The preparation for the Baja 1000 is serious stuff. There is one race vehicle, four chance trucks, and approximately 15 crew members involved in the success of this event. The chase trucks are very heavy and contain everything that is needed to do on trail repair. The truck weighs about 10,000 pounds fully loaded with fuel, tires, and enough parts to build an entirely new RZR®! Time and weight are critical in a race.One way they can shave off seconds at a pit stop is by using an adapter called a dry break. The dry break can allow the team to inject 20 gallons of fuel into the race vehicle in around 4 seconds!
Communication between the drivers and crew in Baja can also be very tricky. Although Jagged X Racing uses their own channels, the radio range is only about 12 miles depending on geographical obstacles. Often, the teams use the Weatherman Relay or SCORE to help facilitate communications during the race. Not knowing where your team is or what is happening can be frustrating, so it is vital to use all resources. It is important for the individuals in the chase truck to not only keep in touch with the team, but to also be mechanically sound. They have their own challenges to endure through these grueling races. They are often the unsung heroes. Some races allow chase trucks to follow the course, and others only allow repair in pit areas. It is equally important for the driver and co-driver to have mechanical knowledge as well as the race vehicles are equipped with basic parts and tools. Waiting for a chase truck can sometimes take hours. If the race vehicle can be set up for basic repairs and be self-sufficient, this can help the team get back on course quickly when seconds matter. There is nothing predictable about Baja or endurance racing. They must be prepared for anything!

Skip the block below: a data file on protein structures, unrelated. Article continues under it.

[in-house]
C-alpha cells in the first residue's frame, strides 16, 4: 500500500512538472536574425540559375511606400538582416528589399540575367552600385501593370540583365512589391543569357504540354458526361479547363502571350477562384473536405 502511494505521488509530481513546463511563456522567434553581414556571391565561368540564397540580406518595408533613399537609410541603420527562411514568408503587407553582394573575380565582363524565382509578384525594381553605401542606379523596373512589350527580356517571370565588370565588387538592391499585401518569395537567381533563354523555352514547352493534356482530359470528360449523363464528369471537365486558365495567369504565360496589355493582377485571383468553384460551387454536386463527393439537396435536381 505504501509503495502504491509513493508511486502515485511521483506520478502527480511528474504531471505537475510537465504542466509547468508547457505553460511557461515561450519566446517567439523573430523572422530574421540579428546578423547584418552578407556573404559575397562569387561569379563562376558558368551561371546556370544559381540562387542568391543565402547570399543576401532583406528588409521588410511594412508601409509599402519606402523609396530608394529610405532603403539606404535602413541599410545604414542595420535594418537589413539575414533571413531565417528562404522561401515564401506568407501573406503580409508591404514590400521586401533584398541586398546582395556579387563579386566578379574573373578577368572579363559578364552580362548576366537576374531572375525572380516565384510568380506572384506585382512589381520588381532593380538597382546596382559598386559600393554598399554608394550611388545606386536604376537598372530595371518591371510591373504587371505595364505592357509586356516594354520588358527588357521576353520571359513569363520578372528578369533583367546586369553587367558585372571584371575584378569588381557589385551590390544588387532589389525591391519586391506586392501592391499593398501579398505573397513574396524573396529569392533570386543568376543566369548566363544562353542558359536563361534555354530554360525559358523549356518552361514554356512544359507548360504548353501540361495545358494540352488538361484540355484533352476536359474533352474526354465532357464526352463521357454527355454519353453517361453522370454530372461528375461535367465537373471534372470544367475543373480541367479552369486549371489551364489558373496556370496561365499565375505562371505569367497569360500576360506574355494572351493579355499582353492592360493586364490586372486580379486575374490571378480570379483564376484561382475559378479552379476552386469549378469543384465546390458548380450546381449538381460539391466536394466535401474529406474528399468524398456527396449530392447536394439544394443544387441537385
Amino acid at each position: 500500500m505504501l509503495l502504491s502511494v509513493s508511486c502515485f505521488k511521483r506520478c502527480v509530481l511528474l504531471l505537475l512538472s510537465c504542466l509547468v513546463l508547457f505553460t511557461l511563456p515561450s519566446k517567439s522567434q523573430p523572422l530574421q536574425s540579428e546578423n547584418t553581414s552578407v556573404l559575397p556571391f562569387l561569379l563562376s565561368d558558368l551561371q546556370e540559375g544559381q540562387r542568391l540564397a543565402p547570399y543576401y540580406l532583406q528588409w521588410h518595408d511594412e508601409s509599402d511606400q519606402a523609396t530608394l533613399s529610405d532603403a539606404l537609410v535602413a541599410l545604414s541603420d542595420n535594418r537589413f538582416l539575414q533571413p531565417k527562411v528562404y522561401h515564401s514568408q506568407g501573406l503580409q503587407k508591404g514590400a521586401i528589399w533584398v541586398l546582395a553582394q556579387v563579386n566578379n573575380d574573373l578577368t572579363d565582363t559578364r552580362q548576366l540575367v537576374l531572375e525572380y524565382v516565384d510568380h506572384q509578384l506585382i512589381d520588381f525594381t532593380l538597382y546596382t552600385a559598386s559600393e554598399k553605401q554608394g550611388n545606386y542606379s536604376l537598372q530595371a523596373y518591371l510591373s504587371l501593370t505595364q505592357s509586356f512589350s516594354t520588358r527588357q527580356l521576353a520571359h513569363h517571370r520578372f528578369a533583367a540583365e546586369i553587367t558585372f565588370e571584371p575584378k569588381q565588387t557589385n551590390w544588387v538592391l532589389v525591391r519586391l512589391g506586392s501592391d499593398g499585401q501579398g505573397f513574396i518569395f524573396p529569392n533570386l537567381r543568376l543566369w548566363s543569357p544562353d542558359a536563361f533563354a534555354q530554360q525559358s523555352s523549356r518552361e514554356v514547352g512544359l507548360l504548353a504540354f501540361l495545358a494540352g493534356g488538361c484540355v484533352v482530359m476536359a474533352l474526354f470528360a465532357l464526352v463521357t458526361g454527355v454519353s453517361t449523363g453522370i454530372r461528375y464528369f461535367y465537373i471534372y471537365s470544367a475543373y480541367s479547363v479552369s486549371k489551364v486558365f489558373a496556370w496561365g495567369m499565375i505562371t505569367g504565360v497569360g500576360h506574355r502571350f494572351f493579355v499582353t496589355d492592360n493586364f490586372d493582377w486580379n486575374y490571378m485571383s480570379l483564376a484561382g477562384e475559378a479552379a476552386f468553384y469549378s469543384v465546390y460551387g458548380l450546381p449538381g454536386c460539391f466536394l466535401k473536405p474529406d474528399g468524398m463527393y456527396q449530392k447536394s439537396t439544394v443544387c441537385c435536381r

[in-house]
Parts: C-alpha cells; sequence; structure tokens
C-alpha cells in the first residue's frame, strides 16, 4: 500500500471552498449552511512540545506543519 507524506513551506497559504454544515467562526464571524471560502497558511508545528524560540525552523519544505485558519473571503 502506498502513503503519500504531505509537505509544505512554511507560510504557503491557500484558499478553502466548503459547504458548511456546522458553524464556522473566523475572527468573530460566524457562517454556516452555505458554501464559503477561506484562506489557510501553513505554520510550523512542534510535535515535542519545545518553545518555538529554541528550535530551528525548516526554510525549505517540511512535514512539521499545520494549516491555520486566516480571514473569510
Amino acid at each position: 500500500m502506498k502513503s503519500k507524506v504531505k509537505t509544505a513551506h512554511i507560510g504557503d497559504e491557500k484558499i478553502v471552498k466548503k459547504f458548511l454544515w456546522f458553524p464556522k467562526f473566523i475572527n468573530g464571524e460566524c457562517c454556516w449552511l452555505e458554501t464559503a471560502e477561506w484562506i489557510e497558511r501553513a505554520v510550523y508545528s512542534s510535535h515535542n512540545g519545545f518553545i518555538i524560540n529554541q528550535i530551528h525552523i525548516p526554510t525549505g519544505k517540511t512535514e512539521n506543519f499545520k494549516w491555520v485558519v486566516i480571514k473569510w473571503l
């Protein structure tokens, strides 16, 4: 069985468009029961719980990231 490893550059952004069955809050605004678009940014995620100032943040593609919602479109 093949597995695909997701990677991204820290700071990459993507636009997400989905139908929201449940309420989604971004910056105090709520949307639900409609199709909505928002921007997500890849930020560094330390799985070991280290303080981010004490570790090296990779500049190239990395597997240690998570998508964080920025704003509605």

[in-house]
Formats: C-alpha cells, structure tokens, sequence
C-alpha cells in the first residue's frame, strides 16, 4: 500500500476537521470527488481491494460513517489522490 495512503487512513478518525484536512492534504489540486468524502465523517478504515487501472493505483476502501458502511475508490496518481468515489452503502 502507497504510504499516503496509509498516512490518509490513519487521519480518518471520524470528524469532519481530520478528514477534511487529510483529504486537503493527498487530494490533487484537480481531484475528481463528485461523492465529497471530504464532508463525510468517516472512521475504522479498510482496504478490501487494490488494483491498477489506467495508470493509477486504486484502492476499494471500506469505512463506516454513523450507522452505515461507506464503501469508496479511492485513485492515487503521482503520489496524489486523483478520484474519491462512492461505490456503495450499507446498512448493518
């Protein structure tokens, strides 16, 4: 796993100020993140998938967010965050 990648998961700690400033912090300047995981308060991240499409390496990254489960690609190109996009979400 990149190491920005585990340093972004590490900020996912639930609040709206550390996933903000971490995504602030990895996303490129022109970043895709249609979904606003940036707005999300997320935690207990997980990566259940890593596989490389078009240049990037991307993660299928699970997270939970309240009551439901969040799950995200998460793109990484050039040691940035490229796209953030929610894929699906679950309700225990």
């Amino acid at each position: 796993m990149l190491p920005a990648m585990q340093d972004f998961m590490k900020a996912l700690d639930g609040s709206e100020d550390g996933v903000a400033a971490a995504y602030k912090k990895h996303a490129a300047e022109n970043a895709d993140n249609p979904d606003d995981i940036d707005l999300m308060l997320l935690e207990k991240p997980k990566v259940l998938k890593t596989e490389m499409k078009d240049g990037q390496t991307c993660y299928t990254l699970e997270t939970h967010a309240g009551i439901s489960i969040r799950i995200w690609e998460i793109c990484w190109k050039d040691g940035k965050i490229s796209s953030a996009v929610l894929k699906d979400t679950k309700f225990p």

Jagged X Racing is sponsored by BFGoodrich Tires and is currently testing the new Baja T/A® KR2 UTV tires, which will be available to the public soon. They have been really impressed with the 32” profile tires, which have more sidewall, clearance, and are heavy duty. They are excited to be a part of the testing and trial of this new BFGoodrich product, and from what I have seen, they will be the hot ticket.
Jagged X Racing is making an imprint on the offroad scene. They have made great choices partnering themselves with Polaris and BFGoodrich Tires. Their success has been noted, and they continue to press on and pave the way for newer and more improved ways to push the sport forward. I wish them all the best luck in the future, and can’t wait to see when they do at the 50th Anniversary of the Baja 1000.

Photo Credit:  Lori Palmer, The Adventure Portal

Author: Kristin Conrad